Otium et negotium. Reading processes and their cultural backgrounds in early Italian and German humanism

Stolz, Michael (15 July 2015). Otium et negotium. Reading processes and their cultural backgrounds in early Italian and German humanism (Unpublished). In: Reading Books and Prints as Cultural Objects. Freiburg Institute of Advances Studies, Freiburg, Breisgau. 15.–17.07.2015.

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Reading and reading habits have radically changed in the digital age. Readers are no longer physically bound to textual objects and libraries, they deal with texts by copying, altering, and annotating them, and they mix established textual forms with other semiotic systems such as pictograms, icons and images. These circumstances also provoke a renewed research interest in the history of reading. In this talk, I will concentrate on reading processes as to how they were enacted and practised in early Italian and German humanism. I will start with some paradigmatic scenes described in Petrarch’s letters (among others the famous visit of the Mont Ventoux, where Petrarch, after having enjoyed a spectacular panorama, withdraws into the contemplative reading of St-Augustine). The transmission of Petrarch’s writings in humanist circles of Southern Germany (e.g. with the Schedel and Gossembrot families in Nurnberg, Augsburg and Strasburg) will then lead to specific reading practices documented in manuscripts that once belonged to coherent libraries and are nowadays spread all over Europe. In the case of the former tradesman and mayor Sigismund Gossembrot, complex habits of textual annotating and cross-referencing can be observed. The dichotomy of the Latin terms otium (‘rest’ and ‘leisure’) and negotium (‘activity’, but also ‘practice’, ‘negotiation’, ‘circulation of social energy’ in the sense of New Historicism) will be used as an ideal-type outline to describe the occurring processes of reading.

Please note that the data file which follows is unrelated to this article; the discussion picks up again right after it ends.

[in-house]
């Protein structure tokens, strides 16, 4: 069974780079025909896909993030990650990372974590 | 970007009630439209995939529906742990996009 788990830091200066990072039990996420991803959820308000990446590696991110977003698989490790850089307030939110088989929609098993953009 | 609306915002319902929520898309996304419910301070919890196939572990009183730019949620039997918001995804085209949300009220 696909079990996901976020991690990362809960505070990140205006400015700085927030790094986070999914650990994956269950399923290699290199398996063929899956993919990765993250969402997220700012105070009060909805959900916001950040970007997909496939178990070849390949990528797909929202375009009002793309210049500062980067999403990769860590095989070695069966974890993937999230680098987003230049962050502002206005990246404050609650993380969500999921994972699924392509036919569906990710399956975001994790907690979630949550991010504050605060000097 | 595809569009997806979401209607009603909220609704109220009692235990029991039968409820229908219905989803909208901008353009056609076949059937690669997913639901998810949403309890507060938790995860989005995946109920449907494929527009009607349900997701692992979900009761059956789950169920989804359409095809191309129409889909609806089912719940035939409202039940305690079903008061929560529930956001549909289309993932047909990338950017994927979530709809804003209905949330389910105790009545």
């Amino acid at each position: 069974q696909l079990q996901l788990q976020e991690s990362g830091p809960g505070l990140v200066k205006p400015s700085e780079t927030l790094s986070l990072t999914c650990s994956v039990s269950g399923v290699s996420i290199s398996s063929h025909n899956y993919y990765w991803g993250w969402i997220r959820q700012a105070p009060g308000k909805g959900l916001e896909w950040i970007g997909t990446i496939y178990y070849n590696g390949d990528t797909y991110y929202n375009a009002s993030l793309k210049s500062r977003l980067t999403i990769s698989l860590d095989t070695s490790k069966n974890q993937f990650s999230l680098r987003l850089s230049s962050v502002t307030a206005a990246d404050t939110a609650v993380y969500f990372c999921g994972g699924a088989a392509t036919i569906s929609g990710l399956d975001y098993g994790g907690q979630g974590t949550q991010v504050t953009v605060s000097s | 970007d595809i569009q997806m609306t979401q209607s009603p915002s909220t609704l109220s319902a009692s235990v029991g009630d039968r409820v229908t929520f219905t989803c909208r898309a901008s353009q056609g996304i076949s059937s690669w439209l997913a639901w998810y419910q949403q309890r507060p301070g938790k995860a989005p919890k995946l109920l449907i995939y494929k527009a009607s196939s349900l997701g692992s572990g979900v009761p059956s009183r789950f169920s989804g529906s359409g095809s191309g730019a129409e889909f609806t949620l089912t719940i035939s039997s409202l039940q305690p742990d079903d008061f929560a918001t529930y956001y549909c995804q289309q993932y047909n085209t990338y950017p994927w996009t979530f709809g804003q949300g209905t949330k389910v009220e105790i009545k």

Item Type:

Conference or Workshop Item (Paper)

Division/Institute:

06 Faculty of Humanities > Department of Linguistics and Literary Studies > Institute of Germanic Languages
06 Faculty of Humanities > Department of Linguistics and Literary Studies > Institute of Germanic Languages > Old German Language and Literature

UniBE Contributor:

Stolz, Michael

Subjects:

400 Language > 430 German & related languages
800 Literature, rhetoric & criticism > 830 German & related literatures

Funders:

[UNSPECIFIED] Freiburg Institute of Advances Studies, Freiburg, Breisgau

Language:

English

Submitter:

Michael Rudolf Stolz

Date Deposited:

08 Apr 2016 09:46

Last Modified:

08 Apr 2016 09:46

URI:

https://boris.unibe.ch/id/eprint/77699

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